I daresay I’m as much to blame as anyone for encouraging skewed perspectives, but I hope I show, in my more sober moments, that I realise that the new and path-breaking achievements are not the only valuable developments in Cape wine. If you don’t realise this, if you continually search for “young guns” to shoot everything down and stand triumphantly sweating on Main Street with weapons smoking, you’re missing out on a lot of quiet, steady improvement that doesn’t break moulds (gosh – I can count at least three metaphors/clichés that I’ve already mixed) – but is important to a balanced industry.
The young guns are, of course, a vital part of the Cape wine revolution, but not enough. It needs the brilliant solidity of Kanonkop, Reyneke’s brilliant revision of traditions – and the steady (brilliant?) improvement in any number of “conservative” Stellenbosch producers (sticking to that area for now). What would modern South African wine be without (just quickly, taking a few obvious examples) other wineries like Tokara, Vergelegen and Delaire Graff?
Quite apart from the fact that if all Cape winemakers started abandoning cabernet and chardonnay and new barriques in favour of early-picked cinsaut and skin-fermented grenache blanc matured in old foudres – if that happened, where would be the distinctiveness of the modern Swartland and the avant-garde in general?
This all occurred to me (again) after a recent visit to Uva Mira, high on the Helderberg. There have been substantial personnel changes in the last year or two, including, in chronological order: Christiaan Coetzee as the new winemaker/viticulturist in time for the 2013 vintage; Toby Venter, CEO of Porsche South Africa buying the estate for a lot of money in mid-2014; Christo Crous arriving as viticulturist, also in 2014.
I reckon all three of these are playing a significant role in what looks to me like a major ramping up of quality (especially for red wines). The most obvious role thus far is that of the winemaker, of course, but the intricate and intelligent work that Christo is undertaking in the (expanding) vineyards is going to be increasingly important. (Christiaan and Christo are working together very closely, which is, I reckon, a vital component of success at any winery.) And, given that the work is also labour-intensive and therefore particularly expensive, the deep pockets and devotion to quality of a Porsche-man are also vital.
Uva Mira has almost certainly been best known for its chardonnay, but I myself was never highly impressed by its earlier flamboyance and, frequently, rather obvious sweetness. Under the new regime, there are three versions – chardonnay being the only grape that features in the new tripartite quality structure. All of them are at least good. The full, rich Mira Chardonnay 2014 is the entry-level offering at R145 – and if you think that’s pricey, the Single Tree Chardonnay 2013 is R450 and the lovely and excellent Uva Mira 2013 is R600.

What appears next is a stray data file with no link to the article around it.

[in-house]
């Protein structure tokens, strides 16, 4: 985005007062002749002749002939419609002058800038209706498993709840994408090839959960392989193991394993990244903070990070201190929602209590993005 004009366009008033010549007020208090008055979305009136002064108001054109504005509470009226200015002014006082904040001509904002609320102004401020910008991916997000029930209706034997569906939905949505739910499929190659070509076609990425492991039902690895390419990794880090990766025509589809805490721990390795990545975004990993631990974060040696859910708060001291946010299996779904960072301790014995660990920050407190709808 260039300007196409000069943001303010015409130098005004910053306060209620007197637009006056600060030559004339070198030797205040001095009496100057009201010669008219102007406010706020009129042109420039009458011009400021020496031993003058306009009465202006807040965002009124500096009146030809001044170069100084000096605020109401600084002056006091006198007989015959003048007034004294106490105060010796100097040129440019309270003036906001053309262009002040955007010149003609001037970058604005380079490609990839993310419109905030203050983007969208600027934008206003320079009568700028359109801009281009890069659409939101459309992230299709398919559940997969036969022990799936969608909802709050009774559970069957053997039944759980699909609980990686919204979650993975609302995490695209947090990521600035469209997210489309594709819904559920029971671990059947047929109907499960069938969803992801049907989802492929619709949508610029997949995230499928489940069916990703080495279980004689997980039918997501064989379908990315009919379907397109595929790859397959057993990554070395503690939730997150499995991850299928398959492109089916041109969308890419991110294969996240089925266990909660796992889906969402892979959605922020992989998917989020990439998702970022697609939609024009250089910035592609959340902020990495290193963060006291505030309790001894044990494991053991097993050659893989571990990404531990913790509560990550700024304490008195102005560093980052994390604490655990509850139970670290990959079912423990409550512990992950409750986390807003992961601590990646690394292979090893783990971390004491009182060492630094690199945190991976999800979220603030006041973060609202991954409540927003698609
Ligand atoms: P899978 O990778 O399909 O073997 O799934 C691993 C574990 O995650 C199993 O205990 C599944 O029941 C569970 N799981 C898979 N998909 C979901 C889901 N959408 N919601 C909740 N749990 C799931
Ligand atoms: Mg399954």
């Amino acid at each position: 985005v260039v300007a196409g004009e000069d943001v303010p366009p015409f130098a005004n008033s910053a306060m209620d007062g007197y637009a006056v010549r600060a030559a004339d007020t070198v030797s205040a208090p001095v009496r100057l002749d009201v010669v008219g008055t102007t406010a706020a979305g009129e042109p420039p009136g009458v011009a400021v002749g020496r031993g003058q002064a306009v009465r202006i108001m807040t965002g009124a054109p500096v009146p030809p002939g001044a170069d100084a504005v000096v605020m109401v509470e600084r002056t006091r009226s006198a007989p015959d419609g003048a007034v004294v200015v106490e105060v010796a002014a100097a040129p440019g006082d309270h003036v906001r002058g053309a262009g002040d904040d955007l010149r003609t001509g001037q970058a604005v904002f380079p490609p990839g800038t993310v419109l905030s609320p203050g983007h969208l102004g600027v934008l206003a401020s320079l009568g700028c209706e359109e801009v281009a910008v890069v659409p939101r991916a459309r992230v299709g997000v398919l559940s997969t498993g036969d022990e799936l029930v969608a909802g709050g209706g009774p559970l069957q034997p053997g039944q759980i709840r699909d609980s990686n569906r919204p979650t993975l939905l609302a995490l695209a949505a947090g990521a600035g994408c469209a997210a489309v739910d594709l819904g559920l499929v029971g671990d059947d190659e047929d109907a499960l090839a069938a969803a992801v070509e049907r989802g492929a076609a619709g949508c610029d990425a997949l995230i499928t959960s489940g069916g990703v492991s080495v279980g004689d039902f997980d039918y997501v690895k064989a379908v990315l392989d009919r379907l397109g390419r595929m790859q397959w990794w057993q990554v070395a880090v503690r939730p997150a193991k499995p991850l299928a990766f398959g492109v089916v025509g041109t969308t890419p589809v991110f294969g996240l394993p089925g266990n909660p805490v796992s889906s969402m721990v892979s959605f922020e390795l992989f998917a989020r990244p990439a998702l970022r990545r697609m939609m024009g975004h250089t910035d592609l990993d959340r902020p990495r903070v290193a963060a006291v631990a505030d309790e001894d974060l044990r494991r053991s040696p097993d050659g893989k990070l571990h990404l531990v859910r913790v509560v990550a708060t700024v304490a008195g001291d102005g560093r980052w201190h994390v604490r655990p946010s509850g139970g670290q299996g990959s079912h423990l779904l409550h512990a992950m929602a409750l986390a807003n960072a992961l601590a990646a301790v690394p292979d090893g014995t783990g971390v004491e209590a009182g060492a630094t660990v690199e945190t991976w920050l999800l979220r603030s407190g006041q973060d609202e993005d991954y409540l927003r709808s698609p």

There are two sauvignon blancs, but none in the “Icon” range. Immediately interesting for me when I came to them in the tasting were the three 2013 reds in the lower Mira range, being much better than I’d been expecting. There’s a Merlot, which is rather delicious, elegant and fresh, without that shuddering combo of overripeness and greenness that is the commoner fate of this variety in the Cape, and a fairly serious, graphite-elegant and balanced Cabernet Sauvignon, and an equally impressive Shiraz (R25 more than the others at R190).
Joining the Chardonnay at the top (R600) level are two 2013 reds due for release only in October. The OTV is reminiscent of the older-style Uva Mira reds, tending to opulence and a sweet-fruited finish, but I was particularly struck by the Cabernet Franc, which is already intriguingly complex, savoury-umami, and succulent, all announced by the fragrance which cab franc is so generous with at its best.
I’m skimping on tasting remarks and judgements here, as I’ll be tasting the wines again shortly for Platter’s 2016 (a pleasurable prospect) and don’t want to anticipate that more careful lengthy process of tasting. And I’m pointing to the prices, because this is, interestingly, one of the Cape’s higher-priced portfolios. A lot of people will be interested to see if the model works – not least those who realise that the sort of viticulture employed at Uva Mira demands good prices if it is to be sustainable.